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Orbits and Sensors Multispectral Sensors

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Presentation on theme: "Orbits and Sensors Multispectral Sensors"— Presentation transcript:

1 Orbits and Sensors Multispectral Sensors

2 Outline for 15 October 2007 Orbits: geostationary, polar
Cross-track scanners (whiskbroom sensor) Pushbroom sensors Field of View (“swath width”) Pixel size Multispectral sensors: Landsat

3 Satellite Orbits Orbital parameters can be tuned to produce particular, useful orbits Geostationary Sun synchronous (Polar, Low Earth Orbit) Geosynchronous Altimetric

4 Geostationary Orbits Geo orbit is stationary with respect to a location on the earth Circular orbit around the equator (orbital inclination = zero) Placed in high orbit (35,800 km) to match the angular velocity of Earth

5 Uses of Geostationary Orbits
Weather satellites (GOES, METEOSAT) Constant monitoring Communication satellites Constant contact w/ground stations Limited spatial coverage each satellite can only cover about 25-30% of the earth’s surface coverage extends only to the mid-latitudes, no more than about 55o

6 Sun-synchronous (Polar) Orbit
“Low Earth Orbit” (LEO) are typically about 700 km altitude Precession of the satellite orbit is the same as the angular speed of rotation of the sun Satellite crosses the equator at the same time each day “Polar orbit” is very common Orbital inclination is “retrograde” (typically ~98o) Near circular orbits have period of about minutes

7 Animation of GEO and LEO orbits


9 Polar Orbiting Satellite Tracks

10 Uses of Sun-Synchronous Orbits
Equatorial crossing time depends on nature of application (low sun angle vs. high sun angle needs) Earth monitoring -- global coverage Good spatial resolution

11 Terra satellite overpasses for today over North America

12 Getting the Data to the Ground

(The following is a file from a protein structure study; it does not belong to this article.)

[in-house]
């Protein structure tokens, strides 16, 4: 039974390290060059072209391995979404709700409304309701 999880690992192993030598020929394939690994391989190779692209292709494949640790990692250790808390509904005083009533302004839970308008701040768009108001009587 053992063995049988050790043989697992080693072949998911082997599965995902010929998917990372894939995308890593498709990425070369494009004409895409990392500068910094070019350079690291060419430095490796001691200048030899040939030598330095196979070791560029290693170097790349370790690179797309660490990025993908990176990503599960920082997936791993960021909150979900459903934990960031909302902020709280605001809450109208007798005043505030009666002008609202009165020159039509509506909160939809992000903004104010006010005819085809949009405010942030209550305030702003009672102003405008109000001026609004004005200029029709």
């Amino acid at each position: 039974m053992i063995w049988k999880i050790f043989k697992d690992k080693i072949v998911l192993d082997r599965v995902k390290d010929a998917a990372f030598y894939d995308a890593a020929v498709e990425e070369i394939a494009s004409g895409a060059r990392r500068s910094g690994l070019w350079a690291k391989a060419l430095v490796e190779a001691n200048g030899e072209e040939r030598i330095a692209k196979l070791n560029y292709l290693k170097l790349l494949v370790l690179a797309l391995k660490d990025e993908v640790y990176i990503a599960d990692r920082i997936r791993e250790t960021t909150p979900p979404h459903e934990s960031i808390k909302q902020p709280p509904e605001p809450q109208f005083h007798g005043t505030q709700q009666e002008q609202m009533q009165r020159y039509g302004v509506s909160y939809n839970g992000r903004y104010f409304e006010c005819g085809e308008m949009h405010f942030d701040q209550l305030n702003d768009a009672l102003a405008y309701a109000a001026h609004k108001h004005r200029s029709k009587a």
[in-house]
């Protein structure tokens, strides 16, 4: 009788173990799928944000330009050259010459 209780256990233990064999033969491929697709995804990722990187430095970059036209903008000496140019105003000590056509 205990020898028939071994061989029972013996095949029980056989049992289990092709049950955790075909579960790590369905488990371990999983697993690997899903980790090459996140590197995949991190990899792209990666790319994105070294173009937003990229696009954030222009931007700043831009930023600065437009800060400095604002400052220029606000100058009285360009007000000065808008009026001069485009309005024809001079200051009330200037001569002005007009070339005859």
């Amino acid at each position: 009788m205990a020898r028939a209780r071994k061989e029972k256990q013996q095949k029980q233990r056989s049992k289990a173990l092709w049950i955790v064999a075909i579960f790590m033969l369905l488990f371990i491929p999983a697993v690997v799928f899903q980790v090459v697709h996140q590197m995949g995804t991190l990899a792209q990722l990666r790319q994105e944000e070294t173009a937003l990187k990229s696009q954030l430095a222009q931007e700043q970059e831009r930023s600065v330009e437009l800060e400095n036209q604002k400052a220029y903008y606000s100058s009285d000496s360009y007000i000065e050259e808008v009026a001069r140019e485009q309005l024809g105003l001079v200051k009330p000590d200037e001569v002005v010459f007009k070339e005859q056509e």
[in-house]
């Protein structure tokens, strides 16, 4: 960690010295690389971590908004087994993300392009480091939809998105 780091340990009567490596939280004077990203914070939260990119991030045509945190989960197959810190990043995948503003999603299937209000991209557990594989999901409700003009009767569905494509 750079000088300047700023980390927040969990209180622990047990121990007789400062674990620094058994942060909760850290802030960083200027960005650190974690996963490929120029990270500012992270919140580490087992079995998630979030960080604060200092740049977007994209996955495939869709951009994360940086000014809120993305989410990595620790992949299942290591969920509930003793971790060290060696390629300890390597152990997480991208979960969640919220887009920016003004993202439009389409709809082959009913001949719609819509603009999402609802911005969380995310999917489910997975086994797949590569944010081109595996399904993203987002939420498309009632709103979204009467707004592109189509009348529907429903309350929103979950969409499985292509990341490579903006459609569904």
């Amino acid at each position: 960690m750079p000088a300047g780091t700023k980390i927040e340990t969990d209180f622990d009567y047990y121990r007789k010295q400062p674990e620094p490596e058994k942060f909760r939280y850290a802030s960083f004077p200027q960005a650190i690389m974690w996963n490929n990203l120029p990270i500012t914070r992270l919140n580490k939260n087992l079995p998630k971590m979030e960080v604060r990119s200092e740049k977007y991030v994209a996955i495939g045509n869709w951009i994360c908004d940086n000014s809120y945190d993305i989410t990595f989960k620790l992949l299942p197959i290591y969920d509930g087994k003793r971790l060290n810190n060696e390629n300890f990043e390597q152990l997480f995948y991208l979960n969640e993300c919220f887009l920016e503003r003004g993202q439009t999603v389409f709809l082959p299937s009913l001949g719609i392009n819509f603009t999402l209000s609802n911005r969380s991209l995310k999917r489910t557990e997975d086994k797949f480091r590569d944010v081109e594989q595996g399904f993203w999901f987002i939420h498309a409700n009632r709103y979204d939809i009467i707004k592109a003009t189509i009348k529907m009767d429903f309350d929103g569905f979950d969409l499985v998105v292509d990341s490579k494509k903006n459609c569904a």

On-board recording and pre-processing Direct telemetry to ground stations receive data transmissions from satellites transmit commands to satellites (pointing, turning maneuvers, software updating Indirect transmission through Tracking and Data Relay Satellites (TDRS)

13 Imaging Systems Cross-track scanning systems
“whiskbroom” Along-track (non-scanning) system “pushbroom”

14 Cross-track Scanner Single detector or a linear array of detectors
“Back and forth” motion of the scanner creates the orbital “swath” Image is built up by movement of satellite along its orbital track Produces a wide field-of-view Pixel resolution varies with scan angle

15 Field of View (FOV) FOV is the swath width of the instrument
It is the width of an orbital swath Depends on the across track scan angle of the sensor (for whiskbroom) or the width of the linear detector array (for a pushbroom sensor)

16 Along-track scanner (Pushbroom)
Linear array of detectors (aligned cross-track) radiance passes through a lens and onto a line of detectors Image is built up by movement of the satellite along its orbital track (no scanning mirror) Multiple linear arrays are used for multi-spectral remote sensing dispersion element splits light into different wavelengths and onto individual detectors